China’s decision to lets its currency float, and fall, last month proved to be a very expensive choice.

The People’s Bank of China on Monday said that the country’s foreign-exchange reserves plummeted a record amount in August as it tried to stabilize the yuan.

After the central bank devalued the currency on Aug. 11, stock markets around the world tumbled on fears the world’s second-largest economy was slowing at a much faster rate than expected. The move sent the yuan lower than expected and the PBOC spent $93.9 billion, the largest-ever monthly drop in dollar terms, to prop up the yuan and prevent it from falling further.

At the end of August, the PBOC still held foreign reserves of $3.56 trillion. Although down from a peak of nearly $4 trillion in June 2014, it still holds nearly one-third of all holdings by central banks world-wide.

The implications for the US government-bond market remains uncertain. As of June, China was the world’s largest holder of Treasury bonds, holding $1.27 trillion, according to US Treasury Department. About 40% of China’s foreign-exchange reserves are held as Treasurys, according to Bank of America Merrill Lynch.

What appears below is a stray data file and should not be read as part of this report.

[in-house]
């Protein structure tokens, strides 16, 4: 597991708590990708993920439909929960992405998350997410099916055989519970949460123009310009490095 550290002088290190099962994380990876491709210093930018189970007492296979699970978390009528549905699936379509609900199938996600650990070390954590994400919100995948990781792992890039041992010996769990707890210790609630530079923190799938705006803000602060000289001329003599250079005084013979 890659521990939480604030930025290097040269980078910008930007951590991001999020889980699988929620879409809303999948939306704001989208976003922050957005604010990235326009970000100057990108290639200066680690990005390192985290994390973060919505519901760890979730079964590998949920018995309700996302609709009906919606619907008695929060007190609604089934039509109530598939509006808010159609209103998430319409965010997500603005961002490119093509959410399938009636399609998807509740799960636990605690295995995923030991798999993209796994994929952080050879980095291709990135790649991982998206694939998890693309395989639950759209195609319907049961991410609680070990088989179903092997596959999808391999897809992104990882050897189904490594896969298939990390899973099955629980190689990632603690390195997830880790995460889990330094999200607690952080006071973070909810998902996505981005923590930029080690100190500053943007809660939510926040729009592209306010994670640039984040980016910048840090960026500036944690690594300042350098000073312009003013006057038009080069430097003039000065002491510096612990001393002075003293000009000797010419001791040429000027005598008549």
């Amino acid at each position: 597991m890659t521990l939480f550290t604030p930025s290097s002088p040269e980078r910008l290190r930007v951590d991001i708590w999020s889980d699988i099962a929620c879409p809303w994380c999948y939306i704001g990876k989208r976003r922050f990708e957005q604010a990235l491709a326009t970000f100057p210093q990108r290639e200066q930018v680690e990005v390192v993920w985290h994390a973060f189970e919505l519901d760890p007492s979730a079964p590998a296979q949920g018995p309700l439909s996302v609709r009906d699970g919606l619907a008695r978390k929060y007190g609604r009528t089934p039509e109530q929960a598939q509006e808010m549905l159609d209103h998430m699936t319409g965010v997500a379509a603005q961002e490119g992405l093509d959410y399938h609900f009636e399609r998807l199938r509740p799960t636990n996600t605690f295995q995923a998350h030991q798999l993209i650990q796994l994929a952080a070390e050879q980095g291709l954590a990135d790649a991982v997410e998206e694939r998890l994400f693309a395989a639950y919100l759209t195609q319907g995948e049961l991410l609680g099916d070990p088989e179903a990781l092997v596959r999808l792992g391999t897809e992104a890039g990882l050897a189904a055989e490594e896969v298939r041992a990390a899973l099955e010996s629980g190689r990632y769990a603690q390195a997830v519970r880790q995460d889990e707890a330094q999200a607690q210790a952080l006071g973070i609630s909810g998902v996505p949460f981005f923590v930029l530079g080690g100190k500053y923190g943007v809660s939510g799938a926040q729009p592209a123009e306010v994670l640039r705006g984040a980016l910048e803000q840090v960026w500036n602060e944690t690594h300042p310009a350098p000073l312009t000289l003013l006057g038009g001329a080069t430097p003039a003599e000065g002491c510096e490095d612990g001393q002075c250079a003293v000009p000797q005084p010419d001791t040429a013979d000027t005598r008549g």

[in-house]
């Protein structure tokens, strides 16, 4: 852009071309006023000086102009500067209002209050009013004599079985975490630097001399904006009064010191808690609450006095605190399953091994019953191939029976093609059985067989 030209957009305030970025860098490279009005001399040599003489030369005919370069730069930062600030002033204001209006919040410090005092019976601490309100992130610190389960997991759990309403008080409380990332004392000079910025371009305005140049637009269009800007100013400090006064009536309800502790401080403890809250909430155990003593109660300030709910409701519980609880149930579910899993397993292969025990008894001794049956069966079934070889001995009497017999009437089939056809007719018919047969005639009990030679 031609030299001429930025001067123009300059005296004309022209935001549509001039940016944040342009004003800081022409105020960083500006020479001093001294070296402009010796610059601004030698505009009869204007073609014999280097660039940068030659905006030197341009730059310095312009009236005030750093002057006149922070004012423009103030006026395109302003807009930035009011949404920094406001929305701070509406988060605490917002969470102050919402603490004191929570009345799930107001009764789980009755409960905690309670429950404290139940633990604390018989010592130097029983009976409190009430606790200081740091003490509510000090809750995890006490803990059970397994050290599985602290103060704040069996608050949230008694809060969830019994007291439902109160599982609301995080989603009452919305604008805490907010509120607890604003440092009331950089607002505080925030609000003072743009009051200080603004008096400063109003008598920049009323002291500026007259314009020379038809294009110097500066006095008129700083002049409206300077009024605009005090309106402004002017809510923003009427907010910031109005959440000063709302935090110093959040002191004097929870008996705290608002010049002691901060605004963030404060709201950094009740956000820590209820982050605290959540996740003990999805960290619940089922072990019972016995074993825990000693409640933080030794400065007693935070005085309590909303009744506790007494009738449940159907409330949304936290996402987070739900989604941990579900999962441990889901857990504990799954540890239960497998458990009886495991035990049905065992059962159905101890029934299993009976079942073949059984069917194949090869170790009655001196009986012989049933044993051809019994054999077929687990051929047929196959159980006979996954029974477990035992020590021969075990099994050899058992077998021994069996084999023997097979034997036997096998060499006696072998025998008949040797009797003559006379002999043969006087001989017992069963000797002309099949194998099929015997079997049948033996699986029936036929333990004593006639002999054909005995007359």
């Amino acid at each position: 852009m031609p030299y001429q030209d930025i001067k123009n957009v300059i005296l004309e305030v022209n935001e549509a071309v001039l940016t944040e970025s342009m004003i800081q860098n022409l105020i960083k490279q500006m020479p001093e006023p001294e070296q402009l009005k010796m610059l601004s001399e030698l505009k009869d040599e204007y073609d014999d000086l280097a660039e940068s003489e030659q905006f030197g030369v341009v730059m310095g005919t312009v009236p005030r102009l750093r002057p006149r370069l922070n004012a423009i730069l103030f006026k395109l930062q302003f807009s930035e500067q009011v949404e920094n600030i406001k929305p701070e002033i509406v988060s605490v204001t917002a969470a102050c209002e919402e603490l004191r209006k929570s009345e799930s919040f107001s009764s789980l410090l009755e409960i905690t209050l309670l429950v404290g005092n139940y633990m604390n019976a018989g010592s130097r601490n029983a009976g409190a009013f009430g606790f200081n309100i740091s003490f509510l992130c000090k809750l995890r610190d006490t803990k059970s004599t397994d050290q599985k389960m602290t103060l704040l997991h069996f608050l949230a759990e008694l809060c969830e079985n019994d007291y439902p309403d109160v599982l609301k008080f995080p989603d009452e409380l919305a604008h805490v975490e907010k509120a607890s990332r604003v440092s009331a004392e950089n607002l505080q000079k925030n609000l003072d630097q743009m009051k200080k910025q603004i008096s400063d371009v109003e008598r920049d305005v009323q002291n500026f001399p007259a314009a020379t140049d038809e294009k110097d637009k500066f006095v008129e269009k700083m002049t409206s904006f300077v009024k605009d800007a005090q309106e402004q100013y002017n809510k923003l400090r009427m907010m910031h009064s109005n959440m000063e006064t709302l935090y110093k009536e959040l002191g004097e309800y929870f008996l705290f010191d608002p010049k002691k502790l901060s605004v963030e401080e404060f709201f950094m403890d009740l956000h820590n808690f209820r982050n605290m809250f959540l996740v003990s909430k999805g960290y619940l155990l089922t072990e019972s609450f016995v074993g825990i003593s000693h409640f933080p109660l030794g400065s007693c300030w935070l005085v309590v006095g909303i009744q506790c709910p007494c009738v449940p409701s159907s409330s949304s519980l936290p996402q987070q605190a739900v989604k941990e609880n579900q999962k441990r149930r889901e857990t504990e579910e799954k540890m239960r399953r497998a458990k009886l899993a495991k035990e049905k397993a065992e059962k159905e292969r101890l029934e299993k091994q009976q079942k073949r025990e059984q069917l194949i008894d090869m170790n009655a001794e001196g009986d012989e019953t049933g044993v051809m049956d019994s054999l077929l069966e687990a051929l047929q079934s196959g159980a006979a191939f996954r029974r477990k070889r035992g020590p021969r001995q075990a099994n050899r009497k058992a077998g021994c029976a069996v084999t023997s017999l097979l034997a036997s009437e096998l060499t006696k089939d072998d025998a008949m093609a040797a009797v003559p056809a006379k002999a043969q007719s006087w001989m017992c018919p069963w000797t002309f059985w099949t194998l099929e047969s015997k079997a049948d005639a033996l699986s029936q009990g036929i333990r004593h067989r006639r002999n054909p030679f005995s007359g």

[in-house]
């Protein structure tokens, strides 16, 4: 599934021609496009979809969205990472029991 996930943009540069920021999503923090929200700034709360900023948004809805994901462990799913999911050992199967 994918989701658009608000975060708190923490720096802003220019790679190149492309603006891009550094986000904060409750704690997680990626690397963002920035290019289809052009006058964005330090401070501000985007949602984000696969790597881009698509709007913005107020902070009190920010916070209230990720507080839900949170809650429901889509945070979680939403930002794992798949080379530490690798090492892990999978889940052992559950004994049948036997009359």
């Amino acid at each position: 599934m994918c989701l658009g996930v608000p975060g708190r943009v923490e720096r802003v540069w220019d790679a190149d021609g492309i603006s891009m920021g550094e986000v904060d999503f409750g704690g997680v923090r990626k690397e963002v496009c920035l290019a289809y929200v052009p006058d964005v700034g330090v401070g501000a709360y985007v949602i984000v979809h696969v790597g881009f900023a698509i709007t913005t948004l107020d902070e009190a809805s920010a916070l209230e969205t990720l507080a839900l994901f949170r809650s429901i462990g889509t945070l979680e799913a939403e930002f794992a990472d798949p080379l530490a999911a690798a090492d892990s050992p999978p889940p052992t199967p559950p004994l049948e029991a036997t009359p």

Despite the selling pressure from China, which should send prices lower and yields higher, Treasury yields still remain low.

A fall in China’s reserves shouldn’t necessarily affect US interest rates as money leaving China “doesn’t disappear,” Nikolaos Panigirtzoglou, global market strategist at J.P. Morgan in London told the Wall Street Journal. Panigirtzoglou said as companies sell their yuan, they typically put their dollars in a bank, and the banks often buy US government bonds with the money.

In fact, even as China has been selling, other factors have sent other investors scurrying to buy the safe haven of US bonds. As the dollar strengthens, it has made bonds more attractive. Also, when the US stock markets tumbled in August, investors rushed into bonds. This surge in demand would have sent the yield plunging, but the yield on the benchmark 10-year Treasury fell just 0.13 percentage point, reported the WSJ.

The big problem here is that if the yuan continues to fall, the central bank cannot indefinitely keep using foreign reserves to stabilize the exchange rate.

The big worry is large capital outflows. Peter Thal Larsen of Reuters said, “Each time the People’s Bank of China sells dollars in return for yuan, China’s money supply shrinks. The central bank can offset this by allowing Chinese banks to reduce their large reserves of domestic currency. But the risk is that the PBOC struggles to keep up with capital outflows. A liquidity drought is the last thing China’s slowing economy needs.”

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